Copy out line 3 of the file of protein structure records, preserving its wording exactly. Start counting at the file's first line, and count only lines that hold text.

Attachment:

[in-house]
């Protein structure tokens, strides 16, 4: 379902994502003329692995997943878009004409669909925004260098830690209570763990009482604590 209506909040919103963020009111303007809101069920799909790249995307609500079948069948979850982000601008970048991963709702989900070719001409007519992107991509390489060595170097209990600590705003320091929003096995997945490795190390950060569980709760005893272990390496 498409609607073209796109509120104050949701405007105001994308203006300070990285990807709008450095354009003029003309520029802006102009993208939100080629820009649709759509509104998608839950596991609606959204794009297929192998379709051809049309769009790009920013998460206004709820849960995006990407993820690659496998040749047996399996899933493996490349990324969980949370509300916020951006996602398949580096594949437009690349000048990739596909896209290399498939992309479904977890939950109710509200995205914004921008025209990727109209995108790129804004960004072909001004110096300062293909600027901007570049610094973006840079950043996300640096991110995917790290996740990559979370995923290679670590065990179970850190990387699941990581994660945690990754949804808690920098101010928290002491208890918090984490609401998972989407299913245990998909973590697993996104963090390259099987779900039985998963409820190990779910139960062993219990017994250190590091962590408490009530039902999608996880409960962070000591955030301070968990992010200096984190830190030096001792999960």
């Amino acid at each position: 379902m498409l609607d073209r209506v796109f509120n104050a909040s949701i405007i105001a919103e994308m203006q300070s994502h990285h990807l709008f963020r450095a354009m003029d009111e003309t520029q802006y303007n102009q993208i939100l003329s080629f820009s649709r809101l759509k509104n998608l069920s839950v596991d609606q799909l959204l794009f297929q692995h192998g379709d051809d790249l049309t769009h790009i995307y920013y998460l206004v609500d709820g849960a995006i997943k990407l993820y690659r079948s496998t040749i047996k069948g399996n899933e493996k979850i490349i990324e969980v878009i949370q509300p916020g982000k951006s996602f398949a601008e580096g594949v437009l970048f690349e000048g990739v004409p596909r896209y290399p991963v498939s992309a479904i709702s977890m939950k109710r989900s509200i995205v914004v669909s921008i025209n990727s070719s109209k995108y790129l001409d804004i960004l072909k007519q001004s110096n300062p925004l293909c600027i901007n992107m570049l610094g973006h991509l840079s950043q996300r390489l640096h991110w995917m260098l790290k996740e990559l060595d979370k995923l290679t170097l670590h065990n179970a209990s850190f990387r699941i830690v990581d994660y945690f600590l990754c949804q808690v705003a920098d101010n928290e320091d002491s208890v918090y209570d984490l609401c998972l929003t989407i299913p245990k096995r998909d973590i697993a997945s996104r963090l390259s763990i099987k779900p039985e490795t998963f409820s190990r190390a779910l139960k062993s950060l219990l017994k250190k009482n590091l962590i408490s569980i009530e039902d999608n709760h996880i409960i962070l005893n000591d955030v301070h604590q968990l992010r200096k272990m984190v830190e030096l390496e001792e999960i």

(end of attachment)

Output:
């Amino acid at each position: 379902m498409l609607d073209r209506v796109f509120n104050a909040s949701i405007i105001a919103e994308m203006q300070s994502h990285h990807l709008f963020r450095a354009m003029d009111e003309t520029q802006y303007n102009q993208i939100l003329s080629f820009s649709r809101l759509k509104n998608l069920s839950v596991d609606q799909l959204l794009f297929q692995h192998g379709d051809d790249l049309t769009h790009i995307y920013y998460l206004v609500d709820g849960a995006i997943k990407l993820y690659r079948s496998t040749i047996k069948g399996n899933e493996k979850i490349i990324e969980v878009i949370q509300p916020g982000k951006s996602f398949a601008e580096g594949v437009l970048f690349e000048g990739v004409p596909r896209y290399p991963v498939s992309a479904i709702s977890m939950k109710r989900s509200i995205v914004v669909s921008i025209n990727s070719s109209k995108y790129l001409d804004i960004l072909k007519q001004s110096n300062p925004l293909c600027i901007n992107m570049l610094g973006h991509l840079s950043q996300r390489l640096h991110w995917m260098l790290k996740e990559l060595d979370k995923l290679t170097l670590h065990n179970a209990s850190f990387r699941i830690v990581d994660y945690f600590l990754c949804q808690v705003a920098d101010n928290e320091d002491s208890v918090y209570d984490l609401c998972l929003t989407i299913p245990k096995r998909d973590i697993a997945s996104r963090l390259s763990i099987k779900p039985e490795t998963f409820s190990r190390a779910l139960k062993s950060l219990l017994k250190k009482n590091l962590i408490s569980i009530e039902d999608n709760h996880i409960i962070l005893n000591d955030v301070h604590q968990l992010r200096k272990m984190v830190e030096l390496e001792e999960i």